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Woman suspected of sending ricin-tainted package to Donald Trump at White House arrested at US-Canada border

USA TODAY logo USA TODAY 9/21/2020 Kevin Johnson, USA TODAY
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A woman suspected of sending a package containing the poison ricin to the White House has been arrested at the U.S.-Canada border, a law enforcement official said.

The suspect was taken into custody by U.S. Customs and Border Protection officers at the Peace Bridge border crossing near Buffalo, New York, and is expected to face federal charges in connection with the package which was intercepted in the past week, said the official who is not authorized to comment publicly.

The letter was believed to have been mailed from Canada, the official said. 

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In a weekend statement, the FBI described the missive as "a suspicious letter received at a U.S. government mail facility."

Mail addressed to the White House is screened at an off-site location.

Ricin explained: Just how deadly is it, how does it kill?

Ricin, a poison drawn from the husks of castor beans, has surfaced in other plots targeting Trump and other officials. According to the Centers for Disease Control and Prevention, exposure to ricin through inhalation, ingestion or injection can lead to death.

a large green tree in front of White House: A Secret Service officer mans his post on the roof of the White House is seen on Oct. 29, 2008, in Washington, D.C. © KAREN BLEIER, AFP/Getty Images A Secret Service officer mans his post on the roof of the White House is seen on Oct. 29, 2008, in Washington, D.C.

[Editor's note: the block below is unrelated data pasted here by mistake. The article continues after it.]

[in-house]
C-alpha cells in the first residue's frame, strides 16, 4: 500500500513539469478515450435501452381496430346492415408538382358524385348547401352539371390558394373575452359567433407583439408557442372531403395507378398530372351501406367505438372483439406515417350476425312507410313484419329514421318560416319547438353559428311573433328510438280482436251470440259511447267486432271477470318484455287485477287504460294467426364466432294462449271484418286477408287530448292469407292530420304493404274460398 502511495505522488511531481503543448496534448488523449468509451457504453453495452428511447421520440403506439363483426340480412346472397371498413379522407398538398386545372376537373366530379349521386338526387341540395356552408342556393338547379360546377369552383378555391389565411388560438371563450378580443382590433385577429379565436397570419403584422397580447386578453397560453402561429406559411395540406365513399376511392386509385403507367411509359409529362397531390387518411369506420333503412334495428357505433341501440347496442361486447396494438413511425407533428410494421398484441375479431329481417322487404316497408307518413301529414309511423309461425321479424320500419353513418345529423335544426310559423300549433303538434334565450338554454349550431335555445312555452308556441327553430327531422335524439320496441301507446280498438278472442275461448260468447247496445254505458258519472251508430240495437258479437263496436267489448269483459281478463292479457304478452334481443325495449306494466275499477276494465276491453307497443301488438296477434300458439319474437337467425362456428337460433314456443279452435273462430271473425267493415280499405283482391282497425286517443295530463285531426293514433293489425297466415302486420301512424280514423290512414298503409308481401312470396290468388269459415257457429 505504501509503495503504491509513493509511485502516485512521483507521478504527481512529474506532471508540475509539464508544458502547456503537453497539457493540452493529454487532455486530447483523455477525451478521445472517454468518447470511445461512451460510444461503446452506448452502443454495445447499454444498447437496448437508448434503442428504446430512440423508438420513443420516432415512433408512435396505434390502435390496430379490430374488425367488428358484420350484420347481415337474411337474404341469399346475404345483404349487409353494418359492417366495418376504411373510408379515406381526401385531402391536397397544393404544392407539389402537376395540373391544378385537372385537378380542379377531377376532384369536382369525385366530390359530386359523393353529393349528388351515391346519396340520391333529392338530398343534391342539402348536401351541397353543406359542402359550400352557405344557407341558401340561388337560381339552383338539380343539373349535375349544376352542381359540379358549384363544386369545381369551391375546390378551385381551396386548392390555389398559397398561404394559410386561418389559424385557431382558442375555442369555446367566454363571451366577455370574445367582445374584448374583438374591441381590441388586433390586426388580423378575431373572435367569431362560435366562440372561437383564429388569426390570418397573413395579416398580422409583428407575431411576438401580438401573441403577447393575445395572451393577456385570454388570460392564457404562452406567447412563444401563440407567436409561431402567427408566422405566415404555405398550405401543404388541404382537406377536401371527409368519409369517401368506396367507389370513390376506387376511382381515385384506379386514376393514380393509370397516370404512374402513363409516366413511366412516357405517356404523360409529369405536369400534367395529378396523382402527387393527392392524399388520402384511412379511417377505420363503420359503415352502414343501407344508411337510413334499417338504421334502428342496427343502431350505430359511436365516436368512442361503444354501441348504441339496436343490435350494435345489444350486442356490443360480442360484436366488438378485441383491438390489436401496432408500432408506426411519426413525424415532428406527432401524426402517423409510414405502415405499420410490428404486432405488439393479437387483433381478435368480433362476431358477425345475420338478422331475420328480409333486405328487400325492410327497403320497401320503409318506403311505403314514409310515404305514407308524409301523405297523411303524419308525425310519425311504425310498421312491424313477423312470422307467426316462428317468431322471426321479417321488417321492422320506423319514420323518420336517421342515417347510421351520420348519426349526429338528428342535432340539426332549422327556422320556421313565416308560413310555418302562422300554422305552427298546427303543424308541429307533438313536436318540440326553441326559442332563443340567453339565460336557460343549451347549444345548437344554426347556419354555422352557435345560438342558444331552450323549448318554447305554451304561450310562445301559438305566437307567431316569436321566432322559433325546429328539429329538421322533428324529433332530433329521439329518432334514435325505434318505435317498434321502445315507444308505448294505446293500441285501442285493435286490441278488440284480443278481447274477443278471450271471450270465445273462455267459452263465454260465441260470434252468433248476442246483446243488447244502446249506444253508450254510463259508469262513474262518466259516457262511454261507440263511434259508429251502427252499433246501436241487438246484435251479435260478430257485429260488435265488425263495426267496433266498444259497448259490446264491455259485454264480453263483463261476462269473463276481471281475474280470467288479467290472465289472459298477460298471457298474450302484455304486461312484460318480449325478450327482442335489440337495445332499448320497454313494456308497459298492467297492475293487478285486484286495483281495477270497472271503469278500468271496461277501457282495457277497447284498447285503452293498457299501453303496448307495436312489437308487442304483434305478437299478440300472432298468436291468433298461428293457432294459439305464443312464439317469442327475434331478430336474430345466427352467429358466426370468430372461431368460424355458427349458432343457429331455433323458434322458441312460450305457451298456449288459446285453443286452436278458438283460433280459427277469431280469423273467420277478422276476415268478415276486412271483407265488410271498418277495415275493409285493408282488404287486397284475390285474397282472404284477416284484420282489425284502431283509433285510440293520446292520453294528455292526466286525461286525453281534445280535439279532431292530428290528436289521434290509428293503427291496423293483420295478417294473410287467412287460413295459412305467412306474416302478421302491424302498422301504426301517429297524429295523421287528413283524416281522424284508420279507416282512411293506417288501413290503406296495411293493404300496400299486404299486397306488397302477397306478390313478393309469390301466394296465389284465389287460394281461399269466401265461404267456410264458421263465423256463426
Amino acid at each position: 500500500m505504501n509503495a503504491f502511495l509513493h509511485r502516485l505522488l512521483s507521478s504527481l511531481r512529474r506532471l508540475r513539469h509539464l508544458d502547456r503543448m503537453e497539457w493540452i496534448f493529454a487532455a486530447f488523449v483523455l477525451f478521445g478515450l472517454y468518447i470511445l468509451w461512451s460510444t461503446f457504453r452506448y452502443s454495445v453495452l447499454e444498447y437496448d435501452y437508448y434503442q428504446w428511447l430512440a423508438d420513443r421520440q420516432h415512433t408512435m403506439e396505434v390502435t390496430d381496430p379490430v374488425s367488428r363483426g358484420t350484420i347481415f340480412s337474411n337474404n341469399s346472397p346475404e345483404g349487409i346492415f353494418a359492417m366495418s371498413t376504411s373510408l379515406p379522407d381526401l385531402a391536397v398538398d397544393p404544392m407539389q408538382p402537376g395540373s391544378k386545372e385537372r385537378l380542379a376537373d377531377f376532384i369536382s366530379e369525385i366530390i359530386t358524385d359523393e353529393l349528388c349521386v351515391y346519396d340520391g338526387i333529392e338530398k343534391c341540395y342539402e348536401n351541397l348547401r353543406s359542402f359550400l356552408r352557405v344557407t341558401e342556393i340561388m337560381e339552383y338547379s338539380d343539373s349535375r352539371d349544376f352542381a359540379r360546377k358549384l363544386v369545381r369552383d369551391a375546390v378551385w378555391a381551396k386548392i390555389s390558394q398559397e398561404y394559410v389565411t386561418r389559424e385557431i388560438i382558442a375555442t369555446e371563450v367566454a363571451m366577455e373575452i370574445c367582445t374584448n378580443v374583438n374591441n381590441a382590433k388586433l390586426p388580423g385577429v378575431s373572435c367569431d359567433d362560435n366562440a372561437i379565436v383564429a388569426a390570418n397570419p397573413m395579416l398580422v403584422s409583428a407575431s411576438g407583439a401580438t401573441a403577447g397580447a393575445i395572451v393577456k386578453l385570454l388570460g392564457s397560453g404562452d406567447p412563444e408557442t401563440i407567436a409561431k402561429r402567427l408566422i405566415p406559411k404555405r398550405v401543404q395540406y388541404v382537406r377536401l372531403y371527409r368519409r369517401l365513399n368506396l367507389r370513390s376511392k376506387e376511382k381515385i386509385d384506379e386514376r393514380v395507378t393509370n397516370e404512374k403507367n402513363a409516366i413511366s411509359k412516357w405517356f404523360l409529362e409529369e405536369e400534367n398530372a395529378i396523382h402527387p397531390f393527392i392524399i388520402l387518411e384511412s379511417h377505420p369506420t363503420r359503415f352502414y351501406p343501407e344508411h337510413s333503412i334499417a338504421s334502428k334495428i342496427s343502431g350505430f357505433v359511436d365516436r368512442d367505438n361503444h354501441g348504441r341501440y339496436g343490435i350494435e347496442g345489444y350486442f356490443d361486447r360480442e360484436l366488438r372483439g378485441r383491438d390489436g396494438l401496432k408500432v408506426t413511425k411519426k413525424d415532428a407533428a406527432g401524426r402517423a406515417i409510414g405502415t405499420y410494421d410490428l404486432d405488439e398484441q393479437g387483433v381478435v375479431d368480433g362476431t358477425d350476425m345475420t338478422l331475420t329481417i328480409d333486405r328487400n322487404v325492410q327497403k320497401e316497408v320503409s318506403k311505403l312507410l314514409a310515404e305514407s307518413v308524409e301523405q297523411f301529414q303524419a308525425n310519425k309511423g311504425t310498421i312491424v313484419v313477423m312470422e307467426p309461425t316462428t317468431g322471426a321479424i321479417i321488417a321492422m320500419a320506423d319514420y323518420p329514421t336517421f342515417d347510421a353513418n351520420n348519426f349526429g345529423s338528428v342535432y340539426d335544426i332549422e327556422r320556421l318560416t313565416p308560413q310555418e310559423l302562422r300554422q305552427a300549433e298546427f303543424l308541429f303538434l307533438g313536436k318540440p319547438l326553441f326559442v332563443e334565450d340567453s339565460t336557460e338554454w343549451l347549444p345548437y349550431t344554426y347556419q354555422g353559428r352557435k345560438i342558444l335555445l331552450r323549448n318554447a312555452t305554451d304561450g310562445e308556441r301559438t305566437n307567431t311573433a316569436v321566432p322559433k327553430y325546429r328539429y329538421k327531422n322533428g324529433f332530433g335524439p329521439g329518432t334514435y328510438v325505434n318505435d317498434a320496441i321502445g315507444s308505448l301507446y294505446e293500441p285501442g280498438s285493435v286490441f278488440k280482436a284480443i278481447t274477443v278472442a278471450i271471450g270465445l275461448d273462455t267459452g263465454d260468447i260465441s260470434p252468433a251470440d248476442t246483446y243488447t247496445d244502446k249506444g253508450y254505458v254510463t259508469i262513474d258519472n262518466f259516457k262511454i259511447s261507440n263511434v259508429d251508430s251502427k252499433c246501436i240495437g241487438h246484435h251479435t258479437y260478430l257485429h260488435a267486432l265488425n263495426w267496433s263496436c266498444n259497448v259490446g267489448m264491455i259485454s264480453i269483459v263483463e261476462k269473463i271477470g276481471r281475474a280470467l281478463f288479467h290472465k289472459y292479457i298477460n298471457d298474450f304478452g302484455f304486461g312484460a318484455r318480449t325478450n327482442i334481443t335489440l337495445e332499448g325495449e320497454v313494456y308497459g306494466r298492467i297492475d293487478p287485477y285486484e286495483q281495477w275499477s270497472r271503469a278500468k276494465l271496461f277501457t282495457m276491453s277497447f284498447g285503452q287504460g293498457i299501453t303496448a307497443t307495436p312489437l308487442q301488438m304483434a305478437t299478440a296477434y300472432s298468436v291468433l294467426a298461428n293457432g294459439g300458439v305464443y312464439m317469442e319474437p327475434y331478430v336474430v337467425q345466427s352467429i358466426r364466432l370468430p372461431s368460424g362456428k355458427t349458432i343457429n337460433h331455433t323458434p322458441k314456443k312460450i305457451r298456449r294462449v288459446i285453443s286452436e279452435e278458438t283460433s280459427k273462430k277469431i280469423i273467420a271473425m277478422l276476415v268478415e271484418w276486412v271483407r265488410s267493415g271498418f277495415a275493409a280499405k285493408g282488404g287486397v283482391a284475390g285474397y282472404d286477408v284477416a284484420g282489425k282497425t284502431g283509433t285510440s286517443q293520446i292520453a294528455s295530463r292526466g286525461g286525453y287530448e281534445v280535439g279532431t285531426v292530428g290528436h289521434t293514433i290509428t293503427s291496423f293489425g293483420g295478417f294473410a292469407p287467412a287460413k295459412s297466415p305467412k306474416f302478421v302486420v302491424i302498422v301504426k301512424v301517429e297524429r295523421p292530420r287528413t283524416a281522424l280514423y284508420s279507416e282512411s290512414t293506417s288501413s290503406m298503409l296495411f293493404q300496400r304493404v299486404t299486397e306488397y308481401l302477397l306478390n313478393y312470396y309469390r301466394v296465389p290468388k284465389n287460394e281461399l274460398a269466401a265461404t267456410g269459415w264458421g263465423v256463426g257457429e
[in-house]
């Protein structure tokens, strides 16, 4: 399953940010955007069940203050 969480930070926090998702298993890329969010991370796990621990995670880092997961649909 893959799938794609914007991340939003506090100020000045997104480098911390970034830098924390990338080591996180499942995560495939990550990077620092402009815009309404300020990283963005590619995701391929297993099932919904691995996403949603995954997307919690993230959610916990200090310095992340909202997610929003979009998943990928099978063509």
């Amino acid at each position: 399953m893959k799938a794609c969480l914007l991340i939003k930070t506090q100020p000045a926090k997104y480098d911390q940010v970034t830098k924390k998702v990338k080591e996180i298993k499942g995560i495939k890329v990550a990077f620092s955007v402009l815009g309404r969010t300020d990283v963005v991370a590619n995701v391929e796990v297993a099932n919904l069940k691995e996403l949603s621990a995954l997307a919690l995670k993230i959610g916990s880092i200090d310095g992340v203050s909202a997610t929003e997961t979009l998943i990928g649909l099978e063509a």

In 2018, a federal grand jury returned a seven-count indictment against a Utah man, alleging that he threatened Trump and other administration officials in letters, some of which contained the natural ingredients used to make ricin. 

In that case, a series of suspicious letters were addressed to Trump, then-Defense Secretary James Mattis, FBI Director Christopher Wray, CIA Director Gina Haspel and others.

In 2001, following the 9/11 attacks, another form of bio-terrorism shook the country when letters containing anthrax were sent to congressional and media offices.

Those attacks killed five people and sickened more than a dozen others.

A microbiologist at the Army's elite infectious disease laboratory in Fort Detrick, Maryland, Bruce Ivins, committed suicide in 2008, as federal authorities were preparing to charge him in the attacks.

This article originally appeared on USA TODAY: Woman suspected of sending ricin-tainted package to Donald Trump at White House arrested at US-Canada border

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